Consumer Credit (West's Encyclopedia of American Law)
Short-term loans made to enable people to purchase goods or services primarily for personal, family, or household purposes.
Consumer credit transactions can be classified into several different classes.
Installment credit involves credit that is repaid by the borrower in several periodic payments; loans repaid in one lump sum are classified as noninstallment credit. Installment credit has expanded in popularity, with an increasing number of consumers buying goods on credit in order to spread repayment of the purchase price and the interest owed on the principal borrowed over an extended time.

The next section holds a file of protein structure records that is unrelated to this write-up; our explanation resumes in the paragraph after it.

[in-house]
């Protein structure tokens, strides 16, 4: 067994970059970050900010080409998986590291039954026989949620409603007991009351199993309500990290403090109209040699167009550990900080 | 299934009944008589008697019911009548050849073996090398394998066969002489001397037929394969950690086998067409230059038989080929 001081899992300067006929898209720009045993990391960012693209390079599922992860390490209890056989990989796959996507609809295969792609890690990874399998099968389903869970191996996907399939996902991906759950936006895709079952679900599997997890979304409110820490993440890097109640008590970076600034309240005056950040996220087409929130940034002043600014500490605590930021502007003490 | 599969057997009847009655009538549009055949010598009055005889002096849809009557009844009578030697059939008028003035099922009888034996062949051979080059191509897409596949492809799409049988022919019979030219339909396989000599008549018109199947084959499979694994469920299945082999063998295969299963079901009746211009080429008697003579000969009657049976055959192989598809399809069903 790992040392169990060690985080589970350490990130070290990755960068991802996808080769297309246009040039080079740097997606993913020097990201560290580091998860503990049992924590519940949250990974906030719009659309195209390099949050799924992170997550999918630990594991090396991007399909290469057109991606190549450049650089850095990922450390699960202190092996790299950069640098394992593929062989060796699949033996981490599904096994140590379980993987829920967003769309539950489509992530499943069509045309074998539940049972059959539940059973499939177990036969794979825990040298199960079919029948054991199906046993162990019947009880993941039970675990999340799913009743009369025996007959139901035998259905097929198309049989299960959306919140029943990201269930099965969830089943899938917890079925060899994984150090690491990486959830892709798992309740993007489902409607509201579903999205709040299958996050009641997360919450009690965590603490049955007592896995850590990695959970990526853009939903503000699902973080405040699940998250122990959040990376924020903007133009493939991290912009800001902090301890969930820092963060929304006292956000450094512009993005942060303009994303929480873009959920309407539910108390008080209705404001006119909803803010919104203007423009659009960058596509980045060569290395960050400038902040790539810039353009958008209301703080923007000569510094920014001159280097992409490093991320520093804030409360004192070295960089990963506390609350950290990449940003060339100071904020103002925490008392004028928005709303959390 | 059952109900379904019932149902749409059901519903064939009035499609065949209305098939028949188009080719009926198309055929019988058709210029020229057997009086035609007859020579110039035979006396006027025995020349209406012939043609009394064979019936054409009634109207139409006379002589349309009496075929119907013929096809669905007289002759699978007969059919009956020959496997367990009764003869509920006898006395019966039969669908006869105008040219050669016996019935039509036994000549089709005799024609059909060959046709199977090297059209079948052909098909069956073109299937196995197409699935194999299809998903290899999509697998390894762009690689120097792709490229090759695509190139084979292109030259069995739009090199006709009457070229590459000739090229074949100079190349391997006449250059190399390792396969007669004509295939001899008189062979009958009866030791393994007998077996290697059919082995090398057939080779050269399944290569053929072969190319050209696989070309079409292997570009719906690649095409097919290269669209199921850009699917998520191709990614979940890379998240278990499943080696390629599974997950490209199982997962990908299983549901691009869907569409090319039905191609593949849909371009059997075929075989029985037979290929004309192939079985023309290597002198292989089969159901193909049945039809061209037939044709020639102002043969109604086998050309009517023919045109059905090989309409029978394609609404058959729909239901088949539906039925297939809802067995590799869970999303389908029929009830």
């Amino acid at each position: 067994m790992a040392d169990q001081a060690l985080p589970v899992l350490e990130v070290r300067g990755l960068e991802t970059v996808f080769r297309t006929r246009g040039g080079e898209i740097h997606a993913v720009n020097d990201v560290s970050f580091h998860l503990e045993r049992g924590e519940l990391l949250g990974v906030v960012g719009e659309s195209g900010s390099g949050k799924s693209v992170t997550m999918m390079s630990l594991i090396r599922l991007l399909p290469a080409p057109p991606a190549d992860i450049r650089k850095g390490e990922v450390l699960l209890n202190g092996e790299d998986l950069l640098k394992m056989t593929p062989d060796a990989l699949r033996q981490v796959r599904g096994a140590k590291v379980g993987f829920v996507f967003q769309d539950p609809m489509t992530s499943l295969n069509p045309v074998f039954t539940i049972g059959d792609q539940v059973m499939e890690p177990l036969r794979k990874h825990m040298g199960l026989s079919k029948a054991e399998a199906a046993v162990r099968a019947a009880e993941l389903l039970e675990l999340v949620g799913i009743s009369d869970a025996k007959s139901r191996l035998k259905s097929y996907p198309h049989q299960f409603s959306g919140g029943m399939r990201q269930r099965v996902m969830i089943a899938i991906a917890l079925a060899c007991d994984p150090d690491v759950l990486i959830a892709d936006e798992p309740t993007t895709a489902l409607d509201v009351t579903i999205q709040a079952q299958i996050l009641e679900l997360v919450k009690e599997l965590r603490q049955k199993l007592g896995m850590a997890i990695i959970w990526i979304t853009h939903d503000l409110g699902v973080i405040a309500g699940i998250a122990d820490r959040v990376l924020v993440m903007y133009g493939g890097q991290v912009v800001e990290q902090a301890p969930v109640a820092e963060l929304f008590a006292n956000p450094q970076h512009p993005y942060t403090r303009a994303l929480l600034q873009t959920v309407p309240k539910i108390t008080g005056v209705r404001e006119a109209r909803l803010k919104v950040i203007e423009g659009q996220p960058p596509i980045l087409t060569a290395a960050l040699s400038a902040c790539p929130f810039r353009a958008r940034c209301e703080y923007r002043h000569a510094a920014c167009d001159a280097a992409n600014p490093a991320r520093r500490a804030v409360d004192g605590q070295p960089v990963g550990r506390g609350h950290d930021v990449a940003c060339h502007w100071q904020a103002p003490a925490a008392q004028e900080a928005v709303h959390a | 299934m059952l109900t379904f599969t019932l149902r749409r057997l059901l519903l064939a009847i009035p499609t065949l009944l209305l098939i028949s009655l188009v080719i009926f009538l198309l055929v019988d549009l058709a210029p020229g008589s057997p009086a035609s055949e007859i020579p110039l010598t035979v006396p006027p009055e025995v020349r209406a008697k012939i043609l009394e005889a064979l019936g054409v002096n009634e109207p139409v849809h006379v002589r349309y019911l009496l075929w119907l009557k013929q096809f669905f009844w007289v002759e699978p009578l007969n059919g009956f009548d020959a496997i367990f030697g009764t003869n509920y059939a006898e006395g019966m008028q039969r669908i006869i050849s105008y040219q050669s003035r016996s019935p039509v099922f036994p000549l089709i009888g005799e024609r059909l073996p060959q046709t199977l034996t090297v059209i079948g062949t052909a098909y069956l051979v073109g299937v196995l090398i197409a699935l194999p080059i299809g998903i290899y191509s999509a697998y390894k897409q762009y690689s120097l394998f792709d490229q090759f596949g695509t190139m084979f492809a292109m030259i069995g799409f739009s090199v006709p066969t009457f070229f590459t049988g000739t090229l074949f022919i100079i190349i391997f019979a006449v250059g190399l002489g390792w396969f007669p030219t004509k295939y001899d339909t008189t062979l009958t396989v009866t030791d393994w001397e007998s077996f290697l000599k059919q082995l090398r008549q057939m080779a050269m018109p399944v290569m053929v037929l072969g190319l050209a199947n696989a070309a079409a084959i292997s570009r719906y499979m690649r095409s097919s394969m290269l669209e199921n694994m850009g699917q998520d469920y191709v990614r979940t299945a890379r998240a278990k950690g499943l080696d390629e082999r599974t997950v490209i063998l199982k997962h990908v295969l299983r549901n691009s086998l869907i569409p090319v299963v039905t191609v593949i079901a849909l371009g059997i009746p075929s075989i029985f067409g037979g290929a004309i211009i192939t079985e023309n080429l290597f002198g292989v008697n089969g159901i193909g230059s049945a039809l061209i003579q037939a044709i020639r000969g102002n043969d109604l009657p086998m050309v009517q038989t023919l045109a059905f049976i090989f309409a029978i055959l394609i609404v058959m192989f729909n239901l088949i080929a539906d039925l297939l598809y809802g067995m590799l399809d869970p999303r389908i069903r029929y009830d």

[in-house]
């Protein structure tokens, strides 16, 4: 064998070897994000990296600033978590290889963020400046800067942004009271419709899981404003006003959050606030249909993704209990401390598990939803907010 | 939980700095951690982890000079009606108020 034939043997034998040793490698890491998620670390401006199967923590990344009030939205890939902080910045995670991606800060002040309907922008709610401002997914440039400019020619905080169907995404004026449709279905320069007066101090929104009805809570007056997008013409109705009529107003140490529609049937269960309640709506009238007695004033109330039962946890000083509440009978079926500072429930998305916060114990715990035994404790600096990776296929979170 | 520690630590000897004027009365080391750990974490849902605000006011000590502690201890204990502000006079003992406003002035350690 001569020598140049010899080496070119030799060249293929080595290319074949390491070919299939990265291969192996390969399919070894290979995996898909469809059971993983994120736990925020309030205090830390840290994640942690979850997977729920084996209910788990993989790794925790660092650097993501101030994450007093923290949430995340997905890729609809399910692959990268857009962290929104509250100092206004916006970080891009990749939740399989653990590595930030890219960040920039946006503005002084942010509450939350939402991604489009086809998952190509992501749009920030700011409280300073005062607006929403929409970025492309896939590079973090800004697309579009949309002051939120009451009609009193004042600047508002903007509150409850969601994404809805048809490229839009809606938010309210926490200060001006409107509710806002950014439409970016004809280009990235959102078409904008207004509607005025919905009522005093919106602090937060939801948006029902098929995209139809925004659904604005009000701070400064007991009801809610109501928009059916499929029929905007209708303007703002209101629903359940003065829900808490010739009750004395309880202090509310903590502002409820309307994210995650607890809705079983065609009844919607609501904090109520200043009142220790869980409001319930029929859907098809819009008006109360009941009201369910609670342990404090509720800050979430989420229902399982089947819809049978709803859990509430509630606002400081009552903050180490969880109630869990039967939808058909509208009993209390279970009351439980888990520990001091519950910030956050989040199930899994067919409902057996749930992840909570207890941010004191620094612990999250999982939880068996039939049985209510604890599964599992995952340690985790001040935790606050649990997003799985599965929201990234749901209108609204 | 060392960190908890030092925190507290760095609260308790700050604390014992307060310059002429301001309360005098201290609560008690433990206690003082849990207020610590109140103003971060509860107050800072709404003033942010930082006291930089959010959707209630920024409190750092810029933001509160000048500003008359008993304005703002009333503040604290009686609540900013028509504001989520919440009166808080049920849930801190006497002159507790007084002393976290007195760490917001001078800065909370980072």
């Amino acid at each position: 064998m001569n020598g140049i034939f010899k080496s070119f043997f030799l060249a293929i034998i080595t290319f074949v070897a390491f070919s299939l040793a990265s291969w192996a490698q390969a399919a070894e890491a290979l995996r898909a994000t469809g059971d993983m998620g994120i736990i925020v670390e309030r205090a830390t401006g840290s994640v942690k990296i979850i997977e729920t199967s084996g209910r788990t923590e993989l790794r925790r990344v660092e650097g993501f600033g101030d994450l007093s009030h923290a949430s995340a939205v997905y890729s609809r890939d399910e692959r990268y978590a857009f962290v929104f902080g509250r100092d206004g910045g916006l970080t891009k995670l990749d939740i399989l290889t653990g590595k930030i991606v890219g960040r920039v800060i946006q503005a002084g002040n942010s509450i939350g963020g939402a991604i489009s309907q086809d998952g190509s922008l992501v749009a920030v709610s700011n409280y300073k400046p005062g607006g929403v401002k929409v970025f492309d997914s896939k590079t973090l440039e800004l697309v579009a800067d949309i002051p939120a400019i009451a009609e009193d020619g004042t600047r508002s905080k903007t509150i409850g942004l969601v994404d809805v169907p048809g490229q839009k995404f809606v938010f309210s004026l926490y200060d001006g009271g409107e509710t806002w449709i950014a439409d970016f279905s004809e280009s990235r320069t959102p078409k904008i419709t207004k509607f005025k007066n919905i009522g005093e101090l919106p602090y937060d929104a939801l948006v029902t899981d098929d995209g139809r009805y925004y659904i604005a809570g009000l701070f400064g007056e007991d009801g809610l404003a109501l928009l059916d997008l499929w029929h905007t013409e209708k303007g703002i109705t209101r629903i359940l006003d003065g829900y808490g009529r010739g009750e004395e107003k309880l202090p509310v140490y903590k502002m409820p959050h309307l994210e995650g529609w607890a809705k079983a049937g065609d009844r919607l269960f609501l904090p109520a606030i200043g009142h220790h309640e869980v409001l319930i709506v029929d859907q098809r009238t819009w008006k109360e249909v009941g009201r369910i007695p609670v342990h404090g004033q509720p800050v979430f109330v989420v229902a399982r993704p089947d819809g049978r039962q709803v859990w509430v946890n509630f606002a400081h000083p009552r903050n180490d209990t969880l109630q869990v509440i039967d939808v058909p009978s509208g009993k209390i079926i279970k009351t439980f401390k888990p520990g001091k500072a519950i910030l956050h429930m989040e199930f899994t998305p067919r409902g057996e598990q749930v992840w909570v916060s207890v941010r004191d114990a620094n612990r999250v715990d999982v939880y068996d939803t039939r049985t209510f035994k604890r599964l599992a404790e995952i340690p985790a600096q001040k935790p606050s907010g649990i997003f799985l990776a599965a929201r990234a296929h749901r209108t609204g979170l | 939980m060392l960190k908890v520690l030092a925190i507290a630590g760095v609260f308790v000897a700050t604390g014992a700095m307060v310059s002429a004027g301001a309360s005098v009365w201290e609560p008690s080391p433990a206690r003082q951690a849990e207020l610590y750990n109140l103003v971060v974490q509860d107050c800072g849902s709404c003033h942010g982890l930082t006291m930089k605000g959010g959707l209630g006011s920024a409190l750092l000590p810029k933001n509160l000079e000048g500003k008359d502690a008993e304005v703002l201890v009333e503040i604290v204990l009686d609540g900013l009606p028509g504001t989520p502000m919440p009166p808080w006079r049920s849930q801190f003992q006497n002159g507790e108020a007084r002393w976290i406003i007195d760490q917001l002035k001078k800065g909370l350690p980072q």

Originator and Holder
The originator of credit is the person or company who originally extended the credit, while the holder is the individual or business who obtained the debt at a discounted price in order to collect payments at a subsequent time. Auto dealers are credit originators at the time a consumer purchases an auto on credit, but many loans are subsequently assigned by them to banks or sales finance companies, which become credit holders.
Commercial banks buy many consumer installment loans from car dealers and department stores and also participate in all aspects of consumer credit transactions both as originators and holders. The portion of the consumer credit market attributable to...
(The entire section is 2714 words.)
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